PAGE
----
Never did I scream or pressure Aung in my emails, even though she canceled our meeting. Patiently, I bid my time. Another week drifted by. Finally, she meandered to our office, and was early for our appointment.
What was her excuse? Personal trauma had driven her over the edge, she told me in tears. And she had proof, court papers revealing that she was a victim of abuse. A conflicted soul, she was trying to explore venues to hide herself, as well as get attention.
She apologized for the trouble she caused. Instantly, I accepted her apology.
When she was comfortable, I invited my staff to join us. Not even once did we threaten or scold her.
Some might think we were too lenient. Perhaps. It was never my intent to ruin her life. Everyone was young once and made stupid choices. I did foolish things when I was her age, but nothing compared to this.
She complained about an organization she volunteered for for a decade, and never received any recognition. This hurt her. For someone who is young and vulnerable like Aung, she desperately needs affirmation from her peers and elderly. I learned a long time ago that most people know how to take, but seldom give. How often do we show appreciation and kindness towards others and acknowledge their contributions? If you have, good. But always, you and I can do more.
My goal is to help her learn and move forward for the future. And my advice for her is to focus on people other than herself. Do good work to serve others, to strengthen her ability and confidence. Remind yourself not to expect credit. It makes us much happier.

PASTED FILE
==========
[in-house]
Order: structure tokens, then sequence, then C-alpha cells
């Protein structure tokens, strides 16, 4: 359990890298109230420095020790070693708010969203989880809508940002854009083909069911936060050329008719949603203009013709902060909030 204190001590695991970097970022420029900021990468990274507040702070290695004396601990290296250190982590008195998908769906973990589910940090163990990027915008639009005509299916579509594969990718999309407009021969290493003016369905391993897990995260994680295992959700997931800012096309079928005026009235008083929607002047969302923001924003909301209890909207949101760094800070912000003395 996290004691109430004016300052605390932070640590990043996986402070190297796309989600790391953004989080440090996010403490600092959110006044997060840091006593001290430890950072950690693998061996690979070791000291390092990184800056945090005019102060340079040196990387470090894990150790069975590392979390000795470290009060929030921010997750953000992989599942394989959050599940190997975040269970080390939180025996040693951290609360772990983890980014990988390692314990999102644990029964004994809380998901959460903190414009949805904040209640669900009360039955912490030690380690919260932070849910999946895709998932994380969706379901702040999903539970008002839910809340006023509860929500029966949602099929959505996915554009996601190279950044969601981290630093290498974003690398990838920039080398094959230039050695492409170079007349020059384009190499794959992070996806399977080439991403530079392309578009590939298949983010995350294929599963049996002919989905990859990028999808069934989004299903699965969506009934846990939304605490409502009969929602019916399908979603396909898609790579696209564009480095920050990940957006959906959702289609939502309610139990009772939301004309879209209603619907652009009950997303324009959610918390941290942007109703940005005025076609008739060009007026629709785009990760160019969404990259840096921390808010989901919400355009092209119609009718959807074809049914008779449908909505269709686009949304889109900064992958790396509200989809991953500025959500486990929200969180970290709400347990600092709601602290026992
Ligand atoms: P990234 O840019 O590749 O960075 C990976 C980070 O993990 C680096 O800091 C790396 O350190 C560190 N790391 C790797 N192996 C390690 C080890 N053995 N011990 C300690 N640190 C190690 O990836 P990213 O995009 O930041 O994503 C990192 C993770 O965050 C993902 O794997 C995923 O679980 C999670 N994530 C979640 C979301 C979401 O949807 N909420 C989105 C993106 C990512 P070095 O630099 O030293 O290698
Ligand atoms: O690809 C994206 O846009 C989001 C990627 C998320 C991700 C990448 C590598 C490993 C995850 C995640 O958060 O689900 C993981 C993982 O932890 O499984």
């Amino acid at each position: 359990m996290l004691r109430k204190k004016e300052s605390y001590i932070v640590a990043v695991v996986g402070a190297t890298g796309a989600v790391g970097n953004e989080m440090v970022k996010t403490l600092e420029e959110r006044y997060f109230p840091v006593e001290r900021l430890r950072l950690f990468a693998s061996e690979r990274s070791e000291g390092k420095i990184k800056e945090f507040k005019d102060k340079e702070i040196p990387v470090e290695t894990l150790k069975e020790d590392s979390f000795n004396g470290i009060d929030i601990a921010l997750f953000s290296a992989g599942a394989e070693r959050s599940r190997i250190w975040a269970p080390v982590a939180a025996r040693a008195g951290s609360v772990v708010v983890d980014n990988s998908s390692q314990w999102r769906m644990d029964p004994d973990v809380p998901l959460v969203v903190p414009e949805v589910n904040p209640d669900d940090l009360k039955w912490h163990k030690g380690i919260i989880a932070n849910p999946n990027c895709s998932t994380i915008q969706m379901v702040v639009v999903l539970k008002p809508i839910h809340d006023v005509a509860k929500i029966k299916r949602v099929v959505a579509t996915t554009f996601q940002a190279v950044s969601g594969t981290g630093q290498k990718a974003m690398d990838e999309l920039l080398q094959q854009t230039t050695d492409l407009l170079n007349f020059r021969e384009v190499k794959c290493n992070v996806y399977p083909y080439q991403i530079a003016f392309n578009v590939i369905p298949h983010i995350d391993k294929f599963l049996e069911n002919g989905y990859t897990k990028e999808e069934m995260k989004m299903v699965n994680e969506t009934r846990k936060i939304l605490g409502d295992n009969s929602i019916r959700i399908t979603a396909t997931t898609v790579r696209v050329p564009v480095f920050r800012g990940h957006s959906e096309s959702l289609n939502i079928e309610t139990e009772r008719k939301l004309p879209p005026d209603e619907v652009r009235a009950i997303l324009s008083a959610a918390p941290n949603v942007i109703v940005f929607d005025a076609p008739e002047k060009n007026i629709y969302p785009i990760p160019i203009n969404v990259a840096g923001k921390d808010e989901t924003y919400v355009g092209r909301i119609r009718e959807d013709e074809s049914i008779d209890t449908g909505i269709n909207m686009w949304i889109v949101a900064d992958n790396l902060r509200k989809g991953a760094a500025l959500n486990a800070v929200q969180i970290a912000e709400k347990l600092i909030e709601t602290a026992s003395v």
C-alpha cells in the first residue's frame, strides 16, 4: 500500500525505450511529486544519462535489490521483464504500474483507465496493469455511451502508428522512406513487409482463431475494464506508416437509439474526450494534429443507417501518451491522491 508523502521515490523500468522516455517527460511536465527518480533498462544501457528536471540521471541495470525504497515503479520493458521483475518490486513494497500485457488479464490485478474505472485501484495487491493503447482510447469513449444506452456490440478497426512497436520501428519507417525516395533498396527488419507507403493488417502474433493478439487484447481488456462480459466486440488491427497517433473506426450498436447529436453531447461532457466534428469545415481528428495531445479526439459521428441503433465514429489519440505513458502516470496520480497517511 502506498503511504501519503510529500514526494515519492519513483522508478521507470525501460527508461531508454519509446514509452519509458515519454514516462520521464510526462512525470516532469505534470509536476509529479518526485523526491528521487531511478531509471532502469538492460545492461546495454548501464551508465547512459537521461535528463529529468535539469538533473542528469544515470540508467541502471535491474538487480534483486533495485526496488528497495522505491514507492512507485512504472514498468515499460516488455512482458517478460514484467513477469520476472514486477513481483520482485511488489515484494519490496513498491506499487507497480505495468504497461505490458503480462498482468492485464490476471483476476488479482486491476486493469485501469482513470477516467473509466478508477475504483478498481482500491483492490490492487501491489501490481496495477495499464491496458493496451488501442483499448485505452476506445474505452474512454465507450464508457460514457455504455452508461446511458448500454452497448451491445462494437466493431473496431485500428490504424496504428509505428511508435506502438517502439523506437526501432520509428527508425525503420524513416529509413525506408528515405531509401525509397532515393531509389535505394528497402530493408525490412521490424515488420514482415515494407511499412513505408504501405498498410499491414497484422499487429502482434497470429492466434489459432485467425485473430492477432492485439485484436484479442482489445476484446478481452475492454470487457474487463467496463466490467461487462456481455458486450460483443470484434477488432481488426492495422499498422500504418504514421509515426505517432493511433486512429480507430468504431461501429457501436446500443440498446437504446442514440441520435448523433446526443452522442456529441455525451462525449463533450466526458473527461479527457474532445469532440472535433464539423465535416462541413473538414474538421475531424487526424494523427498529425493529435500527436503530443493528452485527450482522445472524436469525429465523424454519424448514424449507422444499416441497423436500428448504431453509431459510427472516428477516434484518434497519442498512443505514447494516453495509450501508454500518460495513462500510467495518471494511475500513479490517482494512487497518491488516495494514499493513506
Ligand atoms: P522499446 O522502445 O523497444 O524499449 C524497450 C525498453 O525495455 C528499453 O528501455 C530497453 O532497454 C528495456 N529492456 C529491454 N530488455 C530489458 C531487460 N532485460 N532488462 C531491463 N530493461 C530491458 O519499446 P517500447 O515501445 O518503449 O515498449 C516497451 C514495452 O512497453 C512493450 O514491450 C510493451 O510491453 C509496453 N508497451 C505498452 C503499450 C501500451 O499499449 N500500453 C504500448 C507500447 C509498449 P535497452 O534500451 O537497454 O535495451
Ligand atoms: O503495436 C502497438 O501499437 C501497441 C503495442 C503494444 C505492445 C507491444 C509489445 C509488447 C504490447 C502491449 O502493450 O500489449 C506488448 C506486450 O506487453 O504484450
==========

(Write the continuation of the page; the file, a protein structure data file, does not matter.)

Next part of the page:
Overthinking can get ourselves into trouble. Beware when your thoughts are stuck and confused. When I get stuck, I go for walks, enjoying trees and water to distract myself. Exercise will immediately release my stress and my brain will build endorphins instead of experiencing negative emotions. After a while, I feel so much better not only physically, but emotionally. The worst thing is to dwell on and torture yourself with aimless thoughts of the past: Who did what to you.
But if you write, frustrations, fantasy, agony, and anger can be channeled as motivation. Writing also clarifies your thinking and empowers you. Those emotions become your imagination, cooking up story ideas, inspiration of images dashing across the pages, and words flowing out of your brain—that’s how we write.
Not always lucrative
Does Aung really want to be a writer? I have news for her.
Unless you are established, writers receive little financial reward. Relying solely on freelancing, it can be tough to make a living.
There are success stories though. The Asian Weekly has been a stepping stone for some. Our former writer, Patricia Tanumihardja, landed a contract for a book after the Asian Weekly published her interview with Sasquatch Publishing. We were so proud to see her book, “Farm to Table Asian Secrets,” published. Then, she wrote her second cookbook, “The Asian Grandmothers Cookbook,” for the same publisher. Some writers and editors have found jobs as editors and journalists for big mainstream media and tech companies.